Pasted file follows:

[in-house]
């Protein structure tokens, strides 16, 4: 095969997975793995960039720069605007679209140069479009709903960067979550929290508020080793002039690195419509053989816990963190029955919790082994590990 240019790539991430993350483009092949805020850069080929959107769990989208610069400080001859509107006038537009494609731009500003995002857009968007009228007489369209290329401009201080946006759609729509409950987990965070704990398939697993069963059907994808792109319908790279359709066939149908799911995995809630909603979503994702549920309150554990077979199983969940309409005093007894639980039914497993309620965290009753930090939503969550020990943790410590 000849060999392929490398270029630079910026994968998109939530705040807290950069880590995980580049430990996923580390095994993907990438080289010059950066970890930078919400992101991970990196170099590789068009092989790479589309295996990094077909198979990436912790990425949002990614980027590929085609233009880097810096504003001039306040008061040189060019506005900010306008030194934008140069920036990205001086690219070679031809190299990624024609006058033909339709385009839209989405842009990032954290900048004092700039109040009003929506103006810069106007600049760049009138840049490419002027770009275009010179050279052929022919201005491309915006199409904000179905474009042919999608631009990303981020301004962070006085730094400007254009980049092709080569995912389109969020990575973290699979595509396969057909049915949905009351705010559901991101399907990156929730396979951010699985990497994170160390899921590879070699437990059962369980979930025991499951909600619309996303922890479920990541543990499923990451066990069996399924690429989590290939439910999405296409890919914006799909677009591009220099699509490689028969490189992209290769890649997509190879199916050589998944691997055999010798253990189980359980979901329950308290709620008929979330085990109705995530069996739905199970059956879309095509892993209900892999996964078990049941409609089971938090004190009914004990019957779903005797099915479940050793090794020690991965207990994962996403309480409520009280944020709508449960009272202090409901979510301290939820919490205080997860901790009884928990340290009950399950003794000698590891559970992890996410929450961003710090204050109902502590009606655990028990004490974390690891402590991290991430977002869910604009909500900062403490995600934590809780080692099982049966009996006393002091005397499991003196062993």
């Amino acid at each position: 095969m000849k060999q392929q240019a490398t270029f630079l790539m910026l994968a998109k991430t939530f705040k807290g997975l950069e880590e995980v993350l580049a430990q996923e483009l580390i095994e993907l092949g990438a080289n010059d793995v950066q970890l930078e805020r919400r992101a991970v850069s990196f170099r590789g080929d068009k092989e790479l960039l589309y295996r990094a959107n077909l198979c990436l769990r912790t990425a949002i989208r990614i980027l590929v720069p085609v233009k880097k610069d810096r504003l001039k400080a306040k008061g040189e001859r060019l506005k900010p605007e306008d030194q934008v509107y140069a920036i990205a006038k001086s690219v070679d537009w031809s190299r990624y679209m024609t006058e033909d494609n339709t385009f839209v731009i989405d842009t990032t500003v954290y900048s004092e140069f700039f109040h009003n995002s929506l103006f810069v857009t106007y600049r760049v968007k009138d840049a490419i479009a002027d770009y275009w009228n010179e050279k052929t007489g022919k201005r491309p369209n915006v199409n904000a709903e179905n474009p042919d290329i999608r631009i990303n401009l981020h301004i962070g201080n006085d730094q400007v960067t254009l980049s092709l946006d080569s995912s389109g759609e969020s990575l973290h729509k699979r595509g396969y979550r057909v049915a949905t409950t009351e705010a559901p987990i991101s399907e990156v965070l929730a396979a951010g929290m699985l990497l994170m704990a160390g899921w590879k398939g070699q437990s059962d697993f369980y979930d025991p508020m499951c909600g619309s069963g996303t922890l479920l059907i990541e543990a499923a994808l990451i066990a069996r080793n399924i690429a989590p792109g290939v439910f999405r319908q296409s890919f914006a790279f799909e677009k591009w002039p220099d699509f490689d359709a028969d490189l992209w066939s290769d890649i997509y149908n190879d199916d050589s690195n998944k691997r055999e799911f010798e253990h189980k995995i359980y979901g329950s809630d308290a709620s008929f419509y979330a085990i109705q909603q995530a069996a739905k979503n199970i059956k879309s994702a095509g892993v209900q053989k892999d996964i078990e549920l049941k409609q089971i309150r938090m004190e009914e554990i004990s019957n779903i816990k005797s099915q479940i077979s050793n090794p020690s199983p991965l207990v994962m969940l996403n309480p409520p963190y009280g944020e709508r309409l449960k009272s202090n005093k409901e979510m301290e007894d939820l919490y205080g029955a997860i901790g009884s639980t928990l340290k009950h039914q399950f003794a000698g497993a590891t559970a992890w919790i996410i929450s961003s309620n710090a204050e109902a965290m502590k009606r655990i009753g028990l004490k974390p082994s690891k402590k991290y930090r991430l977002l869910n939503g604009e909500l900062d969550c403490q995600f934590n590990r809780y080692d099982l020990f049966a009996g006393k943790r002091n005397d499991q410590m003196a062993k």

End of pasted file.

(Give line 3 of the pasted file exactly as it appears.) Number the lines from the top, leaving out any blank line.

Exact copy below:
């Amino acid at each position: 095969m000849k060999q392929q240019a490398t270029f630079l790539m910026l994968a998109k991430t939530f705040k807290g997975l950069e880590e995980v993350l580049a430990q996923e483009l580390i095994e993907l092949g990438a080289n010059d793995v950066q970890l930078e805020r919400r992101a991970v850069s990196f170099r590789g080929d068009k092989e790479l960039l589309y295996r990094a959107n077909l198979c990436l769990r912790t990425a949002i989208r990614i980027l590929v720069p085609v233009k880097k610069d810096r504003l001039k400080a306040k008061g040189e001859r060019l506005k900010p605007e306008d030194q934008v509107y140069a920036i990205a006038k001086s690219v070679d537009w031809s190299r990624y679209m024609t006058e033909d494609n339709t385009f839209v731009i989405d842009t990032t500003v954290y900048s004092e140069f700039f109040h009003n995002s929506l103006f810069v857009t106007y600049r760049v968007k009138d840049a490419i479009a002027d770009y275009w009228n010179e050279k052929t007489g022919k201005r491309p369209n915006v199409n904000a709903e179905n474009p042919d290329i999608r631009i990303n401009l981020h301004i962070g201080n006085d730094q400007v960067t254009l980049s092709l946006d080569s995912s389109g759609e969020s990575l973290h729509k699979r595509g396969y979550r057909v049915a949905t409950t009351e705010a559901p987990i991101s399907e990156v965070l929730a396979a951010g929290m699985l990497l994170m704990a160390g899921w590879k398939g070699q437990s059962d697993f369980y979930d025991p508020m499951c909600g619309s069963g996303t922890l479920l059907i990541e543990a499923a994808l990451i066990a069996r080793n399924i690429a989590p792109g290939v439910f999405r319908q296409s890919f914006a790279f799909e677009k591009w002039p220099d699509f490689d359709a028969d490189l992209w066939s290769d890649i997509y149908n190879d199916d050589s690195n998944k691997r055999e799911f010798e253990h189980k995995i359980y979901g329950s809630d308290a709620s008929f419509y979330a085990i109705q909603q995530a069996a739905k979503n199970i059956k879309s994702a095509g892993v209900q053989k892999d996964i078990e549920l049941k409609q089971i309150r938090m004190e009914e554990i004990s019957n779903i816990k005797s099915q479940i077979s050793n090794p020690s199983p991965l207990v994962m969940l996403n309480p409520p963190y009280g944020e709508r309409l449960k009272s202090n005093k409901e979510m301290e007894d939820l919490y205080g029955a997860i901790g009884s639980t928990l340290k009950h039914q399950f003794a000698g497993a590891t559970a992890w919790i996410i929450s961003s309620n710090a204050e109902a965290m502590k009606r655990i009753g028990l004490k974390p082994s690891k402590k991290y930090r991430l977002l869910n939503g604009e909500l900062d969550c403490q995600f934590n590990r809780y080692d099982l020990f049966a009996g006393k943790r002091n005397d499991q410590m003196a062993k």